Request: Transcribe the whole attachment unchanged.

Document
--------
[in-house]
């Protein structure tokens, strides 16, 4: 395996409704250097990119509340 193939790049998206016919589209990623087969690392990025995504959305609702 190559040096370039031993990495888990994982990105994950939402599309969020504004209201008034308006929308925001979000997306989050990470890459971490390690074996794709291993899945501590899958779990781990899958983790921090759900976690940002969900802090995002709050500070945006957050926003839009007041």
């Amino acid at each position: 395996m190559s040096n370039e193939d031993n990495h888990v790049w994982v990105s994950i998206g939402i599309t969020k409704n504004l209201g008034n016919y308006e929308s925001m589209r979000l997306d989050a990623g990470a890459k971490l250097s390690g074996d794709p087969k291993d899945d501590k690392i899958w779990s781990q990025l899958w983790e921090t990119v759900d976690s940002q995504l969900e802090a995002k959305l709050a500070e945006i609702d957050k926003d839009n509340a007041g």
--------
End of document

[in-house]
């Protein structure tokens, strides 16, 4: 395996409704250097990119509340 193939790049998206016919589209990623087969690392990025995504959305609702 190559040096370039031993990495888990994982990105994950939402599309969020504004209201008034308006929308925001979000997306989050990470890459971490390690074996794709291993899945501590899958779990781990899958983790921090759900976690940002969900802090995002709050500070945006957050926003839009007041």
């Amino acid at each position: 395996m190559s040096n370039e193939d031993n990495h888990v790049w994982v990105s994950i998206g939402i599309t969020k409704n504004l209201g008034n016919y308006e929308s925001m589209r979000l997306d989050a990623g990470a890459k971490l250097s390690g074996d794709p087969k291993d899945d501590k690392i899958w779990s781990q990025l899958w983790e921090t990119v759900d976690s940002q995504l969900e802090a995002k959305l709050a500070e945006i609702d957050k926003d839009n509340a007041g």